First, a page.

Dirua: transakzio bertikalak eta horizontalak (2)

Hasteko, ikus Dirua: transakzio bertikalak eta horizontalak (1)


W. Mosler eta M. Forstater (1998): A General Framework for the Analysis of Currencies and Commodities1

Hona hemen artikuluan aipatzen diren punturik garrantzitsuenak:

(a) Keynes versus teoria neoklasikoa2

(b) Teoria postkeynestarra3

(c) Zirkuitu teoria4

(d) Fiat-eko dirua5

(e) “Dirua Estatuaren izakia da6

(f) Fokapen kartalista edo txartalista7

(g) Osagai bertikala

State (consolidated Treasury and Central Bank)
Private Sector–”Warehouse”- (cash, reserves, State securities)

Consumption (Tax Payment)

(Currency Analysis: The Vertical Component )


(h) Osagai horizontala9

Private Sector
– “Warehouse”–>–>–>Credit Activity–>–>–>
Consumption (Eating)

(General Commodity Analysis)


(i) Osagai bertikala eta horizontala11

State (consolidated Treasury and Central Bank)
Private Sector – “Warehouse”–>–>–>Credit Activity–>–>–>

Consumption (Tax Payment)

(Currency Analysis: Vertical and Horizontal Components)



Deleplace, Ghislain, and Edward J. Nell (eds.), 1996, Money in Motion: The Post Keynesian and Circulation Approaches, London: Macmillan.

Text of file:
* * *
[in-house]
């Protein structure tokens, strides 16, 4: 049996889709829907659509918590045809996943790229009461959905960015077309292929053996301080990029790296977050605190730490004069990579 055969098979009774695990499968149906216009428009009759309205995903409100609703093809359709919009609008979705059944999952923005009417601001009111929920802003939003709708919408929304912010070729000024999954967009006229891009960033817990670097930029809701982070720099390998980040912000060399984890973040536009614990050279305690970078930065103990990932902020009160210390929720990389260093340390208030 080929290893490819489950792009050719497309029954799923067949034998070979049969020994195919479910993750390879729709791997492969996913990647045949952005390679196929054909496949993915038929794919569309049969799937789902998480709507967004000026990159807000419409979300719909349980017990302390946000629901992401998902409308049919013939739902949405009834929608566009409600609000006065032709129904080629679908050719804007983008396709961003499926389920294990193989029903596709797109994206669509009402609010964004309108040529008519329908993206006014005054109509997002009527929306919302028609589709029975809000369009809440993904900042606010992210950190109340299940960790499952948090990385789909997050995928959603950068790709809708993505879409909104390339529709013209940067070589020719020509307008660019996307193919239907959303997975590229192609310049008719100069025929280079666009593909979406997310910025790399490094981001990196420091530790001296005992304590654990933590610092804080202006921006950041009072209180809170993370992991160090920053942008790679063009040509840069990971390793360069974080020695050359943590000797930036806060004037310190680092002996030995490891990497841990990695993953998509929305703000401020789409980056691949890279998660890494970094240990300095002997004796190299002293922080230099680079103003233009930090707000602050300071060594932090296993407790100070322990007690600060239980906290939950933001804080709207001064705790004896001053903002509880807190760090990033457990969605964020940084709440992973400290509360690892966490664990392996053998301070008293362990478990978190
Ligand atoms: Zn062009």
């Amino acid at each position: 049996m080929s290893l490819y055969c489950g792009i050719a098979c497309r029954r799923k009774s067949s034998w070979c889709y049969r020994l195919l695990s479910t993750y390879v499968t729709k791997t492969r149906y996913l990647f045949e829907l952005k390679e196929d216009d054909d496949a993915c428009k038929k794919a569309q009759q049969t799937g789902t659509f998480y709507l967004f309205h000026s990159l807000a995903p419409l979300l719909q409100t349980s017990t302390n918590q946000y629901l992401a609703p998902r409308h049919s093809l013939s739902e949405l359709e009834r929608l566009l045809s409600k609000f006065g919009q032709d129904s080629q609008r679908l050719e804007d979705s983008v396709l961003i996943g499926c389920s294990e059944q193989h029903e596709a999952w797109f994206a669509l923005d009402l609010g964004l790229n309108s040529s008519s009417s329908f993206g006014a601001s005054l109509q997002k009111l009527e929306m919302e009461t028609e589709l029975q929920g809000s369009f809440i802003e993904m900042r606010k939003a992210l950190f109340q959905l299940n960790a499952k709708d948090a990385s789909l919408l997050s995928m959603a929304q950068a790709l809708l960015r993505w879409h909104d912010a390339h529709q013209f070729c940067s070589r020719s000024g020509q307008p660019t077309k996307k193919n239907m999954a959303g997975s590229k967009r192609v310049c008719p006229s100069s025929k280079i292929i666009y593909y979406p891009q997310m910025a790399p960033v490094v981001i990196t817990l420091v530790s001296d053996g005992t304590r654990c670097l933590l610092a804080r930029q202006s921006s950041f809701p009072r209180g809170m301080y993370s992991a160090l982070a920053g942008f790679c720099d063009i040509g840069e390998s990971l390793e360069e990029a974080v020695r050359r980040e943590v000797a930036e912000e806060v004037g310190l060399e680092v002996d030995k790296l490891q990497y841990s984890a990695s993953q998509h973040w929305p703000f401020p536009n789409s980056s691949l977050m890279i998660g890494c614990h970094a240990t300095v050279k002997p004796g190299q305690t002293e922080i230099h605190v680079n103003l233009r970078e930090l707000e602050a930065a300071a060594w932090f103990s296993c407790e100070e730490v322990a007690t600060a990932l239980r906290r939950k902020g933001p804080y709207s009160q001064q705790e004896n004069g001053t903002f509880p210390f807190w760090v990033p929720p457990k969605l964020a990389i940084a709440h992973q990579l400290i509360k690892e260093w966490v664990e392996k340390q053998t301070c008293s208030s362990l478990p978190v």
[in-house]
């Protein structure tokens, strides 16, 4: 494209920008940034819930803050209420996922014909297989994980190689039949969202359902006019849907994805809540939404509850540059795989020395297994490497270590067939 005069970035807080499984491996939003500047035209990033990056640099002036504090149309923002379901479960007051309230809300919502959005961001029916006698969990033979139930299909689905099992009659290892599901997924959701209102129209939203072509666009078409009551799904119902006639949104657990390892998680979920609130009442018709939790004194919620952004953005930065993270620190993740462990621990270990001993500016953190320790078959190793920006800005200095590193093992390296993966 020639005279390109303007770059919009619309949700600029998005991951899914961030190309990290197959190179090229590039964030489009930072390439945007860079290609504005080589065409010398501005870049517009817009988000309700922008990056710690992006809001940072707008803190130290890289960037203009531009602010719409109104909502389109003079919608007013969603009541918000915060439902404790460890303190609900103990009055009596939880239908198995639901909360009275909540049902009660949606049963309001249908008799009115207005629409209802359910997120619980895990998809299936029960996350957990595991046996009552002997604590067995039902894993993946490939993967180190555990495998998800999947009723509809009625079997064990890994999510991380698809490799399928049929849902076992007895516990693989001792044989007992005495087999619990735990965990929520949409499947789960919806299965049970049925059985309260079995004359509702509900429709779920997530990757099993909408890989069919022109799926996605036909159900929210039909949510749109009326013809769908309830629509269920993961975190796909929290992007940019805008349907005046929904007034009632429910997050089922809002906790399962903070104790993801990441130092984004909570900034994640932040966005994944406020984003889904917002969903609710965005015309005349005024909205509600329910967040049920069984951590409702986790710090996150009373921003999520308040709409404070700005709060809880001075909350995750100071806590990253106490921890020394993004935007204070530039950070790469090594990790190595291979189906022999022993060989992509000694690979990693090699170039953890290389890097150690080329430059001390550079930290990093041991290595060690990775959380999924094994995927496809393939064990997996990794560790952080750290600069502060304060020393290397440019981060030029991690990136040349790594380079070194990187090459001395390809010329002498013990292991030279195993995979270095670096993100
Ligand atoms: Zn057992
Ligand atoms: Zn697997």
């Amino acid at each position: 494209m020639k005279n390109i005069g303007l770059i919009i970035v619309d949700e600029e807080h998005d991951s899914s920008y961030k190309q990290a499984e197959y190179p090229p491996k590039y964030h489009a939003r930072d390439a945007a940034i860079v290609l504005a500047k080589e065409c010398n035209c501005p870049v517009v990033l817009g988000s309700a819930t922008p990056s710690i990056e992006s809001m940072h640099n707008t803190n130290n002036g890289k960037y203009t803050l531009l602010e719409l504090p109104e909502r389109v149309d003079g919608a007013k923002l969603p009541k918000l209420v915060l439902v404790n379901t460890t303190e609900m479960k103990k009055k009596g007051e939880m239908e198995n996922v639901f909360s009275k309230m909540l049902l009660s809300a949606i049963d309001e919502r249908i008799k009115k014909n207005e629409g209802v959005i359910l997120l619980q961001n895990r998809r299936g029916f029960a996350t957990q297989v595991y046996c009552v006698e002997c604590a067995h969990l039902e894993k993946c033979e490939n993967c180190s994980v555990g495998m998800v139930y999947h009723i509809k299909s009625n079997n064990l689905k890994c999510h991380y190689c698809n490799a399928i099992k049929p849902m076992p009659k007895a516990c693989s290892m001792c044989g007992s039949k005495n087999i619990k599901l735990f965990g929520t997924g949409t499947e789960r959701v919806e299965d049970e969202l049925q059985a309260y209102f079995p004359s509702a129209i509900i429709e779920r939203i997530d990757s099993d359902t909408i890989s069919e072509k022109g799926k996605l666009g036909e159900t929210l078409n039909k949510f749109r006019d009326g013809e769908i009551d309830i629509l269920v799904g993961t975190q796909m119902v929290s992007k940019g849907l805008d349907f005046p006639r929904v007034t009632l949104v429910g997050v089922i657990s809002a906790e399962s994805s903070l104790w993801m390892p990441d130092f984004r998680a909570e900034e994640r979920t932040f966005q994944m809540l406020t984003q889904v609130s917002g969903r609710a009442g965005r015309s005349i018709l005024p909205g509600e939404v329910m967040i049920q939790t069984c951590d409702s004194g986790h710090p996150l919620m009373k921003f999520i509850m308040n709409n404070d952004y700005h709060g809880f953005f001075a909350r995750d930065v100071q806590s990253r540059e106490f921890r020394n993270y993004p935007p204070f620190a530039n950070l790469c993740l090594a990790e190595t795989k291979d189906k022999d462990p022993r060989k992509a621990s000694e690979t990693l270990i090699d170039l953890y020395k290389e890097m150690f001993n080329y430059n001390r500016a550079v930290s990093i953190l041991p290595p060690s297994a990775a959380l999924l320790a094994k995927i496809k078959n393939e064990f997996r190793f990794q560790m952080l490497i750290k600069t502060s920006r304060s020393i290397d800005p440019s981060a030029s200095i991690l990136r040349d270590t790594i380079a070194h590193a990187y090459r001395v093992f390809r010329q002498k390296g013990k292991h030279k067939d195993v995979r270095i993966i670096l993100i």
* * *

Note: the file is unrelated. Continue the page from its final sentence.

Graham, Benjamin, 1937, Storage and Stability, New York: McGraw Hill.

Graziani, Augusto, 1988, “Le financement de l’économie dans la pensée de J. M. Keynes,” Cahiers d’Economie Politique, 14-15.

Keynes, John Maynard, 1936, The General Theory of Employment, Interest, and Money, New York: Harvest Harcourt Brace.

Lavoie, Marc, 1992, Foundations of Post-Keynesian Economic Analysis, Aldershot: Edward Elgar.

Lerner, Abba P., and David C. Colander, 1980, MAP: a market anti-inflation plan, New York: Harcourt Brace Jovanovich.

Moore, Basil, 1988, Horizontalists and Verticalists, Cambridge: Cambridge University Press.

Mosler, Warren, 1997-98, “Full Employment and Price Stability,” Journal of Post Keynesian Economics, Vol.20. No. 2., “Soft Currency Ecomonics” http://www.epicoalition.org/docs/soft0004.htm

Wray, L. Randall, “Money and Taxes: The Chartalist Approach,” Working Paper No. 222, Jerome Levy Economics Institute.

(Segituko du)

1 Ikus “A General Framework for the Analysis of Currencies and Commodities.” in P. Davidson and J. Kregel (eds.) Full Employment and Price Stability in a Global Economy. Cheltenham: Edward Elgar. http://www.mosler.org/docs/docs/general2.htm eta A General Analytical Framework for the Analysis of Currencies and Other Commodities.